Planning & Permits

COVID 19 Update: Our office is currently closed to the public until May 4, 2020. Staff are still available during regular business hours via email and phone (Monday to Friday 8:30 AM to 4:30 PM). If you need to drop hard copy documents or permits at the office, please use the mail slot in the door. Payments for permits can be arranged by calling 613-546-4228 ext. 0.

Planning and Permits

Land Use Planning & Regulations

Our planning services and regulation complement other CRCA resource management activities by:

  • directing development to areas that are not hazardous
  • maintaining natural features and ecological functions
  • protecting water quality and quantity.

Much of the information collected through mapping, resource inventories, and surveys and studies is used by the CRCA planning and regulations staff. In reviewing development proposals, our staff are also guided by provincial government policies as well as the CRCA Planning Policy adopted by the CRCA Board in 2015.

Our staff provide written comments to municipalities on applications made under the Planning Act. These applications include:

  • official plans and zoning by-law amendments
  • plans of subdivision and condominium
  • site plan control applications
  • severances
  • minor variances.

Each year, we review approximately 300 of these planning applications. Most applications require a property inspection to assess the many natural features we need to consider.

We also review and provide comments on municipal official plans and zoning by-laws, as well as other policies and by-laws that can affect the natural environment.

Our reviews identify potential natural hazards and natural resources such as floodplains, wetlands, fish and wildlife habitat, and shorelines. We strive to protect you from personal danger and property damage posed by natural hazards such as flooding and erosion, as well as conserving the area’s natural resources.

The CRCA requires a fee for this service in order to recover our costs. Be aware that a delay in paying this fee can delay finalizing your application.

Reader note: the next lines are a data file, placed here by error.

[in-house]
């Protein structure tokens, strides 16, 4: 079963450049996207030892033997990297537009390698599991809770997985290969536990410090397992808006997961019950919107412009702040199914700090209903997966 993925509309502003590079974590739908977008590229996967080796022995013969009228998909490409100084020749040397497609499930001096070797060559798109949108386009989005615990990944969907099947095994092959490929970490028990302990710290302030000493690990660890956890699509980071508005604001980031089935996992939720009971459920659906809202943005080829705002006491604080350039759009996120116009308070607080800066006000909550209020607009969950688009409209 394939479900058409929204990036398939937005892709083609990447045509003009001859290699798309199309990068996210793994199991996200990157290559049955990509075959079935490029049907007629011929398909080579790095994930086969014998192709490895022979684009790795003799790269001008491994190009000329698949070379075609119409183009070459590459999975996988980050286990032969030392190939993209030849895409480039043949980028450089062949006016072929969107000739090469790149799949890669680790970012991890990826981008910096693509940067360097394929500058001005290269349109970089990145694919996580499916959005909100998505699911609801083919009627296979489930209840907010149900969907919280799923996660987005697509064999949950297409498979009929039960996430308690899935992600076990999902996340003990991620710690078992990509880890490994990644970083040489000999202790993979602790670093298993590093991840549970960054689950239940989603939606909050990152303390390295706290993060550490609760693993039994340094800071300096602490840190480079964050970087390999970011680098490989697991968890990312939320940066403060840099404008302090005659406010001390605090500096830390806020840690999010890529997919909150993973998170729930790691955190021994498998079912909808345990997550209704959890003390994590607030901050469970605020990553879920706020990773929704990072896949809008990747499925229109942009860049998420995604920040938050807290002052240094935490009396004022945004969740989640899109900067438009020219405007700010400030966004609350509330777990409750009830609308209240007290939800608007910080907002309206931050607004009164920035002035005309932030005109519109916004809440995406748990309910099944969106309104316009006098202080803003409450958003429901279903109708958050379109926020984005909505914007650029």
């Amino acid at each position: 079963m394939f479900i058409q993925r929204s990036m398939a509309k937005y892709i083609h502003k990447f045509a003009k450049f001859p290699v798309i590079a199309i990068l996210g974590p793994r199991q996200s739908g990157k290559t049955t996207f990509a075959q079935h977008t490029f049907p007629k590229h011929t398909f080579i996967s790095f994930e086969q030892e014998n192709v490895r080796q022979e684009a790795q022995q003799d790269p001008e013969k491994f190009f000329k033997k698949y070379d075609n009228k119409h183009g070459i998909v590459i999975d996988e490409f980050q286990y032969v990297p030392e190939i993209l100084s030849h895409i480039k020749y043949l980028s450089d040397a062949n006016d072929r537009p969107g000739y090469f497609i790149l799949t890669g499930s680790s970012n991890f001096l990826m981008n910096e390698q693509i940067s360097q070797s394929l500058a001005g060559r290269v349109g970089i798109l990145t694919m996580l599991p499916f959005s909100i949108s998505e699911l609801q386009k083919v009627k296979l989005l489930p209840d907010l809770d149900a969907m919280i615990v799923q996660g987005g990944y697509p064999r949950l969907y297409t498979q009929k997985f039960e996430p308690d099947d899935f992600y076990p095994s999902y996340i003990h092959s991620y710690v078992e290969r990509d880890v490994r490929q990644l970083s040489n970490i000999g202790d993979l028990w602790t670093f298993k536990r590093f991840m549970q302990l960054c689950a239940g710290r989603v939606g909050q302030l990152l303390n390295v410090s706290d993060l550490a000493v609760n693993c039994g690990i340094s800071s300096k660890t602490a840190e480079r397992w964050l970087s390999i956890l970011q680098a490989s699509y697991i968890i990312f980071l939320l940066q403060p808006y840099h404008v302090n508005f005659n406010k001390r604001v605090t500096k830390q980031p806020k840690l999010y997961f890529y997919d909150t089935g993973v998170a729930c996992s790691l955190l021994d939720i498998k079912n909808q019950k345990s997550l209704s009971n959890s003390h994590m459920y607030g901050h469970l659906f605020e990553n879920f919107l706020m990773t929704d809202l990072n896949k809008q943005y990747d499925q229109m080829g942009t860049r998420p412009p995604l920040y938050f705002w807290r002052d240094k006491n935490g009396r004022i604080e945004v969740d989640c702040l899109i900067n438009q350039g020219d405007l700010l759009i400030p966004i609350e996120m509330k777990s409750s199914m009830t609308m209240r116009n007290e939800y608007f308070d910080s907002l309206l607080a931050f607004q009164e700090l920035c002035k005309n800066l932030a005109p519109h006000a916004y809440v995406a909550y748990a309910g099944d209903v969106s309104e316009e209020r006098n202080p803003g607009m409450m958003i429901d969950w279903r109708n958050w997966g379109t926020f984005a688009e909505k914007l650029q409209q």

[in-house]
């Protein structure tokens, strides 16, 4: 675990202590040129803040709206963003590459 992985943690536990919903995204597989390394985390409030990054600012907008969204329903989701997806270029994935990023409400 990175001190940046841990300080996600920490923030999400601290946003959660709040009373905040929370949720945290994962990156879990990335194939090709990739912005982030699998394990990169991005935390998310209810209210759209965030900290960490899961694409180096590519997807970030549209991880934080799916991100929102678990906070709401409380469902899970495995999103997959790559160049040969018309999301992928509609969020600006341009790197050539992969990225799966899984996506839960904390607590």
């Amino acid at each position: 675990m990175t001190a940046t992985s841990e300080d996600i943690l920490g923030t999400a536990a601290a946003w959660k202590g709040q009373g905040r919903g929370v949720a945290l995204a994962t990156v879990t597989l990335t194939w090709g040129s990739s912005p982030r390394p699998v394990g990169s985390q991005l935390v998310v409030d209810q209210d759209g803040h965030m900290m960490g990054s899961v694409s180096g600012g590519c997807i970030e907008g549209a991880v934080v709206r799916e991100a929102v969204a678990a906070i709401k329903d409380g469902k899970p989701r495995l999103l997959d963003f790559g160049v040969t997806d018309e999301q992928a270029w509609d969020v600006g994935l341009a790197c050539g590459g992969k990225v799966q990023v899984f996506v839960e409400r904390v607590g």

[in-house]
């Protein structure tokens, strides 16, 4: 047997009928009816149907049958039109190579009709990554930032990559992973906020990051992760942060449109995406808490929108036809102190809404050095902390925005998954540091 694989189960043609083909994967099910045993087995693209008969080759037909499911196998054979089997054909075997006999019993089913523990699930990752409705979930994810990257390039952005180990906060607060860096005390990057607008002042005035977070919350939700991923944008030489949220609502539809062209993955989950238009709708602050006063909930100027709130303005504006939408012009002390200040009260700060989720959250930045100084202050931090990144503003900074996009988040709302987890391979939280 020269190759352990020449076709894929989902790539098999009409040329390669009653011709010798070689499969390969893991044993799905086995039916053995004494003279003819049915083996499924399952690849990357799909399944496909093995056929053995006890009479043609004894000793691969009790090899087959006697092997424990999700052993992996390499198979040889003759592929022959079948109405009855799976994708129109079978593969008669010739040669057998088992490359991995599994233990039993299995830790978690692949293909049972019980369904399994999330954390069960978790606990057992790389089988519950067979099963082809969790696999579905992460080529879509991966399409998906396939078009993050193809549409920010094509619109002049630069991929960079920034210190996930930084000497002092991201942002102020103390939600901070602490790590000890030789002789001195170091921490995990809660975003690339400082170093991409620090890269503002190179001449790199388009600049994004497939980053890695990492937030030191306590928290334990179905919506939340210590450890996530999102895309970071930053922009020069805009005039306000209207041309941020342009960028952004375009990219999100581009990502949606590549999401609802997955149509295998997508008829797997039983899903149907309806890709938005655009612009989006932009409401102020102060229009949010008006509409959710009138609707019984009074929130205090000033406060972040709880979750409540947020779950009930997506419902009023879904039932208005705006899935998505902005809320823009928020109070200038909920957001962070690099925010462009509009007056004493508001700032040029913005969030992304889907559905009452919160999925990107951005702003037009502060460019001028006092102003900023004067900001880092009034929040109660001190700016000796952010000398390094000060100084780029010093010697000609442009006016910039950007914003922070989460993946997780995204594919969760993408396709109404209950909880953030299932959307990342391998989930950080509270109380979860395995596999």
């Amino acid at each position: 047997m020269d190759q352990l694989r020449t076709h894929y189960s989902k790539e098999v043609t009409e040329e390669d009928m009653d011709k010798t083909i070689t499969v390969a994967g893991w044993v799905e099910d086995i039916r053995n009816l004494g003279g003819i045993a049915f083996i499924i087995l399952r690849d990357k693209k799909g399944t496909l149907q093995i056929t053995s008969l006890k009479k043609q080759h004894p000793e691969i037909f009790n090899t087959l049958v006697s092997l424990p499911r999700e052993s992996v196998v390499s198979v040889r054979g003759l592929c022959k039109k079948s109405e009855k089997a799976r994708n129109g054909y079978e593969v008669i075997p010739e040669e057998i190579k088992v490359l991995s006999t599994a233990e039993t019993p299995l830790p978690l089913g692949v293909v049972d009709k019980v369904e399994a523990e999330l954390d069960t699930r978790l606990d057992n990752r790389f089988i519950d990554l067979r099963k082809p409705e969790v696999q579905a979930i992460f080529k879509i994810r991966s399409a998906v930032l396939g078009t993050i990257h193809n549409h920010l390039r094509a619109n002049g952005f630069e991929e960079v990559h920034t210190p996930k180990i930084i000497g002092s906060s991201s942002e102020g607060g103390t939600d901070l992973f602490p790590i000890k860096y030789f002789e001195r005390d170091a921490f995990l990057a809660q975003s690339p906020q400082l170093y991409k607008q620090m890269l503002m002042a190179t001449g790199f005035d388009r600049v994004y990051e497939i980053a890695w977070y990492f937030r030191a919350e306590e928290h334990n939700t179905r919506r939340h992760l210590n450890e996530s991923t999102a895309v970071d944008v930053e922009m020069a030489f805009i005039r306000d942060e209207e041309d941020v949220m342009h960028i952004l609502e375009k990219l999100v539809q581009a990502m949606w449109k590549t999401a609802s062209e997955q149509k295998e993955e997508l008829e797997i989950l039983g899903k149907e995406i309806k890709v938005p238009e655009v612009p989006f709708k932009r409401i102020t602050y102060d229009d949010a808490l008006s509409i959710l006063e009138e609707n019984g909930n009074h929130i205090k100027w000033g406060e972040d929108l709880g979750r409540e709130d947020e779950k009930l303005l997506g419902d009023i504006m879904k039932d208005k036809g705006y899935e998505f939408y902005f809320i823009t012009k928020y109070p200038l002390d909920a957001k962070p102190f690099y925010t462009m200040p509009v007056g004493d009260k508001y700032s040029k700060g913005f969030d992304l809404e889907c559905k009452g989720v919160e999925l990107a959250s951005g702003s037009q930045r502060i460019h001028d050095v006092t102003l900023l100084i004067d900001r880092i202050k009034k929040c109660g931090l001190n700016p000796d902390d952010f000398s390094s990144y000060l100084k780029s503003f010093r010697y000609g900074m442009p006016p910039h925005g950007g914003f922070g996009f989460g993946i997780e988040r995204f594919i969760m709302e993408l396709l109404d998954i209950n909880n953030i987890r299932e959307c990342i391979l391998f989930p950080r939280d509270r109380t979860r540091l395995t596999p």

Before formally submitting your application to your municipality, we recommend that you consult with a CRCA planner in order to make the process as smooth as possible.


The CRCA has in effect Development, Interference with Wetlands and Alterations to Shorelines and Watercourses Regulations (Ontario Regulation 148/06) made under the Conservation Authorities Act. This regulation prevents or restricts development and site alterations near water and wetlands to protect you and the public from flooding, erosion and other hazards.

You may require a permit from the CRCA if your project is:

  • in the channel of a watercourse or drain, in a lake, pond or a wetland
  • within 15 m of a floodplain
  • within 50 m of the top of bank of a river, stream, lake or other watercourse
  • within 120 m of a provincially significant wetland
  • within 30 m of all other wetlands greater than 0.5 ha.

Activities requiring approval within regulated areas include:

  • construction, reconstruction or placing a building or structure of any kind
  • any change to a building or structure that changes its use, increases its size or increases the number of dwelling units
  • grading of the site
  • temporary or permanent placing, dumping or removal of material originating on site or elsewhere
  • alteration to watercourses (including municipal drains); bridges, culverts and other infrastructure; and channel and shoreline alterations
  • all works in the water, e.g. docks, boathouses, dredging, etc.

Filling, construction or alteration of floodplains, wetlands, shorelines and waterbodies can result in increased upstream or downstream flooding, reduced water quality, destruction of fish and wildlife habitat or other environmental problems. When considering whether to grant a permit under these regulations, the CRCA considers not only the individual application, but also the long-term impacts within the watershed.

Get detailed information about why we consider wetlands, floodplains, waterbodies, erosion, steep slopes and fish habitat to be important »